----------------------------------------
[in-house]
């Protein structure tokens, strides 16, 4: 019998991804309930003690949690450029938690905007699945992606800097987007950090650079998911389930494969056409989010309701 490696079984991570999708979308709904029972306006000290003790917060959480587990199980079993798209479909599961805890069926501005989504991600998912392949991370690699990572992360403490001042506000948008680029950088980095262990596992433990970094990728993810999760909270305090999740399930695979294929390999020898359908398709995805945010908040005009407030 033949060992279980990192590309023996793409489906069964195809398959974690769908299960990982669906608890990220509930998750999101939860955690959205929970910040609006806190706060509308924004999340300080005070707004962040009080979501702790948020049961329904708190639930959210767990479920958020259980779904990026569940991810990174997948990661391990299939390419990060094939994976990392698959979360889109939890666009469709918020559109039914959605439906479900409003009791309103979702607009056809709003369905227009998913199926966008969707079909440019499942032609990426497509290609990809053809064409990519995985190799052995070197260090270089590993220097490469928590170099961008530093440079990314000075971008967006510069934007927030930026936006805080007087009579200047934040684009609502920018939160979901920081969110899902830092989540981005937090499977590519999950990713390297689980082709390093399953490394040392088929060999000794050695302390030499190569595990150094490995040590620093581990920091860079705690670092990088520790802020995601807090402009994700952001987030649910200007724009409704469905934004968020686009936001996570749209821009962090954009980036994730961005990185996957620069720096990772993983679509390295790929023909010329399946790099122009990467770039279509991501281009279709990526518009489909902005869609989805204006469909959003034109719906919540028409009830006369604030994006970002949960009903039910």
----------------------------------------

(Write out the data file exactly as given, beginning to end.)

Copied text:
[in-house]
């Protein structure tokens, strides 16, 4: 019998991804309930003690949690450029938690905007699945992606800097987007950090650079998911389930494969056409989010309701 490696079984991570999708979308709904029972306006000290003790917060959480587990199980079993798209479909599961805890069926501005989504991600998912392949991370690699990572992360403490001042506000948008680029950088980095262990596992433990970094990728993810999760909270305090999740399930695979294929390999020898359908398709995805945010908040005009407030 033949060992279980990192590309023996793409489906069964195809398959974690769908299960990982669906608890990220509930998750999101939860955690959205929970910040609006806190706060509308924004999340300080005070707004962040009080979501702790948020049961329904708190639930959210767990479920958020259980779904990026569940991810990174997948990661391990299939390419990060094939994976990392698959979360889109939890666009469709918020559109039914959605439906479900409003009791309103979702607009056809709003369905227009998913199926966008969707079909440019499942032609990426497509290609990809053809064409990519995985190799052995070197260090270089590993220097490469928590170099961008530093440079990314000075971008967006510069934007927030930026936006805080007087009579200047934040684009609502920018939160979901920081969110899902830092989540981005937090499977590519999950990713390297689980082709390093399953490394040392088929060999000794050695302390030499190569595990150094490995040590620093581990920091860079705690670092990088520790802020995601807090402009994700952001987030649910200007724009409704469905934004968020686009936001996570749209821009962090954009980036994730961005990185996957620069720096990772993983679509390295790929023909010329399946790099122009990467770039279509991501281009279709990526518009489909902005869609989805204006469909959003034109719906919540028409009830006369604030994006970002949960009903039910």